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The Siguiriya has been described as singing of "pains without possible consolation, wounds that will never close, crimes without human redemption...

the lament of the earth that will never be the sky, the sea that knows no limits, the good-bye eternal, forever".

THE LANGUAGE OF FLAMENCO I must make mention here of the particular dialect of Flamenco, as well as its non-Spanish influences, I know several Spaniards who have a difficult time understanding the dialect known as "Andalz," and for Americans who understand a little Spanish, Flamenco records can present a real challenge, Consider the following verse: En mita der ma In Castilian Spanish this would be spelled (and pronounced) En mitad del mar In Andalz, many last letters are dropped off words, the letter 's' if contained in the middle of a word is rarely pronounced, and the diphthong sounding like "aahheu" often ends-words ending verses as well as at natural breathing points (my examples are replete with the latter.

Notice, for example, Mara Vargas' pronunciation of the second "Piconera" in example no. This emphasis on regional dialect, as well as the content of many Cante Jondo verses, has drawn many to compare Flamenco with the Blues in the United States.

" and "..est en la sinagoga," there is no extant scholarship that dates the song back to 1492, when the Jews were expelled from Spain.

The petenera's origin is shrouded in time, but as a song form, doesn't appear to predate the 19th century.

Although true "duende" all too rarely occurs in the recording studio, examples ',4,5,6,7, and 8 on the cassette each contain it, with perhaps Ta Anica la Piriaca (no. NON-JONDO FLAMENCO With the passage of time, other forms of Spanish music interacted with the Cante to form two sub-groups, the "Cante Intermedio" and "Cante Chico", Cante Intermedio most often describes working conditions, and death, but with less of a tragic feel than Cante Jondo, In the Petenera, she is described as "the perdition of men", but we somehow sense that our singer will survive to love again, as opposed to Cante Jondo, in which he would certainly be hearing the death knell.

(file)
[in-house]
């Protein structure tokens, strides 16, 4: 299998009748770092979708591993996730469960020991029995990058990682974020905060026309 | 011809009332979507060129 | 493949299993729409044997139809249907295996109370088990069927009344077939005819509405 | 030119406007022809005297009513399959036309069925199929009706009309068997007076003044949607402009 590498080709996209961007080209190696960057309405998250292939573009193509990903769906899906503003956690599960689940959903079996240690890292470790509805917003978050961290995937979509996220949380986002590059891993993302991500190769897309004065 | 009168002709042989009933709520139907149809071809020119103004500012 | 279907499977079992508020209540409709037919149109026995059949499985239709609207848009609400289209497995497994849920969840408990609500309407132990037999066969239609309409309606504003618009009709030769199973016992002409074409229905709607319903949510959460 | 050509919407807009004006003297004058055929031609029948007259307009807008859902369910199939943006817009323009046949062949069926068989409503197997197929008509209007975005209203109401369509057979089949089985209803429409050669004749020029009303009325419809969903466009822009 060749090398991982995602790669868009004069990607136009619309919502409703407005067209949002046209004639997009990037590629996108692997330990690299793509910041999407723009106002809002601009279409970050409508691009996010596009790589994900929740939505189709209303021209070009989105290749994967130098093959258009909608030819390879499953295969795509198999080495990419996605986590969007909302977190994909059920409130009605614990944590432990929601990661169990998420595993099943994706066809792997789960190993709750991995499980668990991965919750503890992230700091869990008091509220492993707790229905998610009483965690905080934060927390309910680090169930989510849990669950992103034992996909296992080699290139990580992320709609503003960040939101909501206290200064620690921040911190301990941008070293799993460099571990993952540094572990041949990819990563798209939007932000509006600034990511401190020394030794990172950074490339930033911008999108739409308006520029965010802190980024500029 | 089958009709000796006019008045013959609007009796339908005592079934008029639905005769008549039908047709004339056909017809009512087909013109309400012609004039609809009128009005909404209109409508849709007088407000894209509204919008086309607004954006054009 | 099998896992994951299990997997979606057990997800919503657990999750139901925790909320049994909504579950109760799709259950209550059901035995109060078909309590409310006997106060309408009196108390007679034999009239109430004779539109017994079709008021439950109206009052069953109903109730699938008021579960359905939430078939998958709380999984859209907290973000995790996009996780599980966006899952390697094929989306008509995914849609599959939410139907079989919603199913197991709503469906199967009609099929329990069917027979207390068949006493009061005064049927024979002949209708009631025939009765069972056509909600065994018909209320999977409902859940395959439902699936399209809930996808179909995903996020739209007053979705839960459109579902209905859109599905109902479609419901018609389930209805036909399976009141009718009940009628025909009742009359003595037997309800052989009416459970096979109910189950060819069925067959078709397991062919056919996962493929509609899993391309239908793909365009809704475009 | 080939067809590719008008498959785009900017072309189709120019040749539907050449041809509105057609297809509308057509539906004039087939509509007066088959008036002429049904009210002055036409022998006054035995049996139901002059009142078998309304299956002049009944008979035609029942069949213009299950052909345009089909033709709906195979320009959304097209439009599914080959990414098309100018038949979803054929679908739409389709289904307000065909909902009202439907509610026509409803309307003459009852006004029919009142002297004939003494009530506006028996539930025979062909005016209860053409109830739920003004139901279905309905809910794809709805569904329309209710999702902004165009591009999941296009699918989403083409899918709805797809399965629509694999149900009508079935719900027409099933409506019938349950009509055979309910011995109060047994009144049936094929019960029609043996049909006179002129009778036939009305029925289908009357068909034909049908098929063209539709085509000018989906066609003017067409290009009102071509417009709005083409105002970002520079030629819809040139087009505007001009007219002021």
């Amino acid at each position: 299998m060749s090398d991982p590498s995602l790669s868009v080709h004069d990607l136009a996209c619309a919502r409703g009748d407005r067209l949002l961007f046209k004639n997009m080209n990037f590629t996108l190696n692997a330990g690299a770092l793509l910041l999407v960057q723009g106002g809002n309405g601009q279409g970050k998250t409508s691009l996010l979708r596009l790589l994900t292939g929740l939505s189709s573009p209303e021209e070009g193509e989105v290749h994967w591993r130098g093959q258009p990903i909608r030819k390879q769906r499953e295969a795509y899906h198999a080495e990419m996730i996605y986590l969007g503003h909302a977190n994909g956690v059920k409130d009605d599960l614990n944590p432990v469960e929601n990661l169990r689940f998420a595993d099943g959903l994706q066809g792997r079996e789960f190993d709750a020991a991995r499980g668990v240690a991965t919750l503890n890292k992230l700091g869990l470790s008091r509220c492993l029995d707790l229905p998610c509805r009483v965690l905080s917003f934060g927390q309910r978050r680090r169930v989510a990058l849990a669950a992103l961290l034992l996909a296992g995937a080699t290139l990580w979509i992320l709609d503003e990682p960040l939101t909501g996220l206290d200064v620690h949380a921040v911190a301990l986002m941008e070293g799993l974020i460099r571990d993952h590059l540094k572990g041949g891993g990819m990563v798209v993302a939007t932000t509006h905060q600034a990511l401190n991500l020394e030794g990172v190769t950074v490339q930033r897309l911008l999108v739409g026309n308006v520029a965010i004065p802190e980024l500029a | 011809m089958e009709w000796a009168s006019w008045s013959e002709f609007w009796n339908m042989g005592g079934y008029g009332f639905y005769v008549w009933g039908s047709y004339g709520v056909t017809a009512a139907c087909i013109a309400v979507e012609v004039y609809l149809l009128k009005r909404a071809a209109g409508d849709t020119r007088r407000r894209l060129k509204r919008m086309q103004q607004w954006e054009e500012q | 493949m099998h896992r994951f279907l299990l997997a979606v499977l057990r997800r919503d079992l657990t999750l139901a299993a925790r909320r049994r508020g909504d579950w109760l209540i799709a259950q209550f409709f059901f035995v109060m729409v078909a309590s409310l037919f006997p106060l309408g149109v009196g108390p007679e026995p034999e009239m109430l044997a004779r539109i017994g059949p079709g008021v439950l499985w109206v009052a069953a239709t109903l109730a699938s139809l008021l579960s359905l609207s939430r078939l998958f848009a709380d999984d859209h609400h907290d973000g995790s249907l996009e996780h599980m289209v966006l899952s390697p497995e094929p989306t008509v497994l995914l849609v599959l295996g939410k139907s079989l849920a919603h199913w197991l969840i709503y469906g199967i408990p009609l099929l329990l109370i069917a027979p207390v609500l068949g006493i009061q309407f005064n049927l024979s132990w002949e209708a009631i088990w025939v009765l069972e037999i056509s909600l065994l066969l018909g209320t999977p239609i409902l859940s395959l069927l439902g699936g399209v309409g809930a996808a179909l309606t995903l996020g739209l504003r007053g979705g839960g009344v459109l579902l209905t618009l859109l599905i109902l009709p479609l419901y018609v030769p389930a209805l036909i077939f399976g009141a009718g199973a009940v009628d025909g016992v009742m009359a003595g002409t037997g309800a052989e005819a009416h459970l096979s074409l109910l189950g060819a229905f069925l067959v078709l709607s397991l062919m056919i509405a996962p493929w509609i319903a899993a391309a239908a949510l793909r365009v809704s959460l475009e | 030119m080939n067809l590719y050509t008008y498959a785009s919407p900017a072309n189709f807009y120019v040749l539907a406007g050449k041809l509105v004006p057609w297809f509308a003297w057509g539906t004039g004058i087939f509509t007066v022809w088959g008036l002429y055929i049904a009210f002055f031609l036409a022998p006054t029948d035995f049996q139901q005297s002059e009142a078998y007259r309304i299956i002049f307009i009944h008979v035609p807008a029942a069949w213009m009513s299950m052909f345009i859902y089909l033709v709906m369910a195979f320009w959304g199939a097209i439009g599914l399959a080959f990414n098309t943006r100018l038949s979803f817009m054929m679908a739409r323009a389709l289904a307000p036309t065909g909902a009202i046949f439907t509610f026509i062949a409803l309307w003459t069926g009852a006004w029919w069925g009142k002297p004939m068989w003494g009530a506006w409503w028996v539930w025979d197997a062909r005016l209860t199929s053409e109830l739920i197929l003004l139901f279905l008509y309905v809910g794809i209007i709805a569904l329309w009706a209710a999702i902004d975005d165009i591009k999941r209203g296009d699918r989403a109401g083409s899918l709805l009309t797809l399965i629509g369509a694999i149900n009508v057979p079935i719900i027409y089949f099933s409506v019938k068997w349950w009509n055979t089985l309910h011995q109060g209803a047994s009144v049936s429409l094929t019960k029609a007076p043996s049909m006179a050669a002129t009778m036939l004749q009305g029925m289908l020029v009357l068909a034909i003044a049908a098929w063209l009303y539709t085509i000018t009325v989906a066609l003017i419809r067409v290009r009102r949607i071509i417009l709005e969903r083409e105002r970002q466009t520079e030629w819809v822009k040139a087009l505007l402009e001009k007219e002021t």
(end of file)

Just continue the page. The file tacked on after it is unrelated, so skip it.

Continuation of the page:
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These latter fall often into the category of "Cante Jondo," or deep song, and it will be the main point of this paper to describe Cante Jondo; all modern Flamenco springs from it, and as the early examples on the cassette attest, bears a strong resemblance to Arabic music.HISTORY OF FLAMENCO Some scholars of Flamenco believe that Cante Jondo evolved out of a mixture of early Byzantine, Arab, Jewish and Gypsy cultures in Andaluca.At the time the Gypsies arrived, Christian, Jewish and Muslim music all existed in both liturgical and vernacular forms in much of Spain, including Andalca.Again, the "Cana" in example two is perhaps the oldest style of Flamenco we know of: the singer is encouraged by shouts of '01e! I have included a recording of Montoya from the 1930s, accompanying the mournful voice of Antonio Chacn (example no.l0), and it is not difficult to see the startling difference between this more technically-oriented style and that of the two Spanish pieces listed above.

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